Customers who use a lot of electricity make great PV-and-storage customers, says Sydney Solar Electricity owner Chris Pond.

You install residential systems around Sydney but you used to work on larger systems, is that right?

I used to do a lot of councils, solar schools projects, a couple of the universities – Wollongong uni and Western Sydney University – a 50kW system on a school. It was BP and SMA technology that was big back in the day. They were more as demonstration units, for science studies, than they were energy solutions. The BP panels were 150W whereas now I’m using 450W Sunpowers. It’s an amazing difference.

OK, and what sort of residential systems are you working on these days?

Residential has gone up in size, it’s very common to install a 6.4kW system. Bigger houses are hitting around 10kW or 15kW very regularly. I’ve done a couple of houses where the quarterly electricity bill is $5,000.

You have got to be joking…

No. These are houses with a Zip urn, a Miele coffee machine that sits there all the time switched on, a comms rack, a dimming rack for C-Bus and Dynalite, floor-heating for winter … it really adds up. Electricity was cheaper but now we’re hitting peaks of 52 and 56 cents for peak and shoulder off-peak and you’re seeing massive electricity bills. People are thinking, my goodness, I don’t mind spending a bit of money to offset three-quarters or half this bill to stop that.

Solar would have a massive impact on load like that.

Definitely. Floor-heating and swimming pool are seasonal but the comms rack and urn are on 24 hours a day. It’s a constant load. One house had an electric car as well. Now they have solar their electric car can charge and they don’t have these enormous bills. The good thing about a car is if it’s a rainy day and your solar is producing one-third or a quarter you put the car on slow charge; if it’s a sunny day you put your car on fast charge. There are some very interesting smart houses. I enjoy it.

Do you talk to clients about energy efficiency?

Always. I give every customer a brief energy audit. I’ve done thousands over the years. I’ll go through everything from LEDs to timing boards, passive solar design in the roof, insulation, drop seals, lessening your air-con and slowly getting to offset that exactly with solar and a car. Last of all is a battery. The battery is the slowest to pay back but is the thing that will only get you over the line of being totally self-sufficient throughout the night.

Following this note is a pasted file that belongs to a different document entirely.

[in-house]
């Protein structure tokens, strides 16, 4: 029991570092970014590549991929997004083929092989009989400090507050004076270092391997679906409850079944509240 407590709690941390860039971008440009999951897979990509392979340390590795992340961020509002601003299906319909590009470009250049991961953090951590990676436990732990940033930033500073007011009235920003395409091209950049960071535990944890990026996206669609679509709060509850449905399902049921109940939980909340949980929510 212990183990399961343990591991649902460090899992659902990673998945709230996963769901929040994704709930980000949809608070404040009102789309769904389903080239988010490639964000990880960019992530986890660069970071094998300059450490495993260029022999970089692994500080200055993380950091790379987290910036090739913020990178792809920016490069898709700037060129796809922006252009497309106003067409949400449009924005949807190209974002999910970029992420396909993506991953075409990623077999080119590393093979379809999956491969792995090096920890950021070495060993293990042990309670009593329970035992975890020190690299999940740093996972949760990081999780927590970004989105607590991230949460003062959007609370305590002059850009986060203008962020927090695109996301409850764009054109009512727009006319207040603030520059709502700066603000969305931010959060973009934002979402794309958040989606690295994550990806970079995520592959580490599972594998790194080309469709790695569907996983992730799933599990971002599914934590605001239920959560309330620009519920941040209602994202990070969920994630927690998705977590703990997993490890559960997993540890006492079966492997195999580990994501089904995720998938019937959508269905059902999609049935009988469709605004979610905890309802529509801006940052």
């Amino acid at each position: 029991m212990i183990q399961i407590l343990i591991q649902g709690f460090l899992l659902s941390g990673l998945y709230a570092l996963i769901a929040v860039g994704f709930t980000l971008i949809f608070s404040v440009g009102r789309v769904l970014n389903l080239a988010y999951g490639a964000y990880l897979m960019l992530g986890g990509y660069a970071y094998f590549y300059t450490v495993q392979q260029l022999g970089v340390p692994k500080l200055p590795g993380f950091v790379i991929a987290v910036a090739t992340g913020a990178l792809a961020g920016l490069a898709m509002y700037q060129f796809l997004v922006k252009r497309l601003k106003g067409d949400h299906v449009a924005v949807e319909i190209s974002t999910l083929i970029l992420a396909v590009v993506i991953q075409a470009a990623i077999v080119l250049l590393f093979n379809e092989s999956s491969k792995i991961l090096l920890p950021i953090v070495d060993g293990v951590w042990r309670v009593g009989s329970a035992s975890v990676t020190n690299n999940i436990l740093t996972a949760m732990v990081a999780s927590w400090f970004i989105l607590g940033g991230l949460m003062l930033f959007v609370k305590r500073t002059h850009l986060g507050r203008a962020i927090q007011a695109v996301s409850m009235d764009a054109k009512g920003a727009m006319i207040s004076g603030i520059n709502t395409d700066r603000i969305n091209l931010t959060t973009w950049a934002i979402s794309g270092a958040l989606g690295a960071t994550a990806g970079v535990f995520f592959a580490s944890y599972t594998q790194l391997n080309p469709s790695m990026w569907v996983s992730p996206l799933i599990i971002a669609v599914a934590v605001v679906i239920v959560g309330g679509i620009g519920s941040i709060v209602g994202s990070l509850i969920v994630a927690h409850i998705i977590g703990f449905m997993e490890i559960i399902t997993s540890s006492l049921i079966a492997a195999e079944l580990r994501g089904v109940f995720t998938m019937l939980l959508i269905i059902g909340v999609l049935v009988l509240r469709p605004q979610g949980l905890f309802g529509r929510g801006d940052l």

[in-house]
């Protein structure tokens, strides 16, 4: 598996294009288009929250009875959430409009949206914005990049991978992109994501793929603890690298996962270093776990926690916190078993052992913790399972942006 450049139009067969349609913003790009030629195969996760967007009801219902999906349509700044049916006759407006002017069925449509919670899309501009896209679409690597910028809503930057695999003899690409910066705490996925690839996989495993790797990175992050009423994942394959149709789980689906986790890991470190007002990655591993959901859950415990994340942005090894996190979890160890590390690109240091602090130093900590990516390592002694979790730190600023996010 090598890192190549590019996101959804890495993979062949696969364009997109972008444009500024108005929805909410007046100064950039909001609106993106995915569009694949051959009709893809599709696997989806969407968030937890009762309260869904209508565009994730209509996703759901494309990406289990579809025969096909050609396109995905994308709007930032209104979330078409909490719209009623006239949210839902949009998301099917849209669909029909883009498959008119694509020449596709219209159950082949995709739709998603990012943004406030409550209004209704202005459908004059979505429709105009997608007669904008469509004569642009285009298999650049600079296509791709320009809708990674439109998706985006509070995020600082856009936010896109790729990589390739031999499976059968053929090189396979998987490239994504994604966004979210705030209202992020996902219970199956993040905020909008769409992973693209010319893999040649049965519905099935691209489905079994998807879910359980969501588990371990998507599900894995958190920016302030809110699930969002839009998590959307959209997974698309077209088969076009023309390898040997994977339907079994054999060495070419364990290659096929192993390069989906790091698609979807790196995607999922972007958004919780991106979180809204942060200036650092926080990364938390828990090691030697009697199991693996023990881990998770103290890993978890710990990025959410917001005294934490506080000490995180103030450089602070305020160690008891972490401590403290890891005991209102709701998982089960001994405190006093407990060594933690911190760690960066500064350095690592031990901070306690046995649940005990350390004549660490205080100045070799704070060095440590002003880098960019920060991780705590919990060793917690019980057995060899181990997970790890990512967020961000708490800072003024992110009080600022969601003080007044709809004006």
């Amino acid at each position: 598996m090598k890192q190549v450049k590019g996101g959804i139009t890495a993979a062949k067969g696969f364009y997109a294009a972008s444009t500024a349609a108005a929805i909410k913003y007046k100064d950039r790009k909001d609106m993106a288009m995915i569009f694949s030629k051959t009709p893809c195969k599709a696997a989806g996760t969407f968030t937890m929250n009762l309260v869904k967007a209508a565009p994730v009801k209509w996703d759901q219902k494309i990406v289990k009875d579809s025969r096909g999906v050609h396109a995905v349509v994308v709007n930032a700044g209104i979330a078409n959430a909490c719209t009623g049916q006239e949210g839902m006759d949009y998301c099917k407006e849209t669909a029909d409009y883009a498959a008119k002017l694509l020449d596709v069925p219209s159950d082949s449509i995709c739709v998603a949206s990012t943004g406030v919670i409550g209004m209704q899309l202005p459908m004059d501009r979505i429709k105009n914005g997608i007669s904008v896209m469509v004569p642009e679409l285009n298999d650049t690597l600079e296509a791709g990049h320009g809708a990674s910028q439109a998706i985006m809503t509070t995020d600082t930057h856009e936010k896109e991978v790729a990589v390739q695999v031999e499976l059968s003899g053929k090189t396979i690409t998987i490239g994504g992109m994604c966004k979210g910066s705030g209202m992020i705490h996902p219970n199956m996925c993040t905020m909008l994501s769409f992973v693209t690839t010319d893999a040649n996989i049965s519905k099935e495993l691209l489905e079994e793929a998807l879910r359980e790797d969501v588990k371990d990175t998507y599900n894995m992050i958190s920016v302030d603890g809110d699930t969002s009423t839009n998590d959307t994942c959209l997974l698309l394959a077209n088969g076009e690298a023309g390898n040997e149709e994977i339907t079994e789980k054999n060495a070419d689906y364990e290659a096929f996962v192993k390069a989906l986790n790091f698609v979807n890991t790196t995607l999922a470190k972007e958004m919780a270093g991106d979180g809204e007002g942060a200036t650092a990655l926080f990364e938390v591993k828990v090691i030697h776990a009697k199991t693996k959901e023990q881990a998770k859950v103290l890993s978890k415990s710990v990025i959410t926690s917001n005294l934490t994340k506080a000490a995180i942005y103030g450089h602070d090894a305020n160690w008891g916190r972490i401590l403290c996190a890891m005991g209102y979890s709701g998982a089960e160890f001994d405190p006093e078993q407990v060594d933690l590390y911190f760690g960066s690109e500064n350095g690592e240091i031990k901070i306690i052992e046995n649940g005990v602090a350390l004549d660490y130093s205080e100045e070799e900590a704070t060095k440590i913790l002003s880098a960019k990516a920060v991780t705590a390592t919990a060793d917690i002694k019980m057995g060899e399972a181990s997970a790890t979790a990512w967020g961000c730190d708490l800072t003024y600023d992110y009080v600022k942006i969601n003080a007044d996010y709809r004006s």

Are you installing many batteries?

I am. The Tesla is an amazing battery. It’s great equipment – bleeding edge – and as it comes down in price it’s going to be amazing. I’ve also installed LG, sonnen, enphase – they’re all good.

How knowledgeable are clients about solar when they contact you?

Everyone’s very savvy these days. Everyone looks at blogs, although people need to realise blogs can be sales-based rather than truth-based. You get your negatives and positives on different blogs and it will give a star rating on different products, but you know in the end the SMAs have the highest star rating because the customers are happy. Most people know things before they call up these days, whereas 10 years ago no-one knew anything. There were incentives then that got renewables onto the network, and they were important.

What do you think will happen if incentives are wound back?

I would hope that they are never silly enough to wind back RECs [small-scale technology certificates]. They wind it back every year but to wind it back totally would be ridiculous, although there was talk at one stage that they would just end it. It’s a mechanism to help us reach a goal and it should definitely be kept.

What’s your view on the industry overall?

It can have its dodgy operators. It’s very much a buyer-be-warned industry. I always try to keep to the quality end of the market; I deal with companies that are big, that have good warranties, that honour warranties, that have an office in Australia and you can get them on the phone for service. My rule is to keep to the three major brands. You shouldn’t have major problems that way.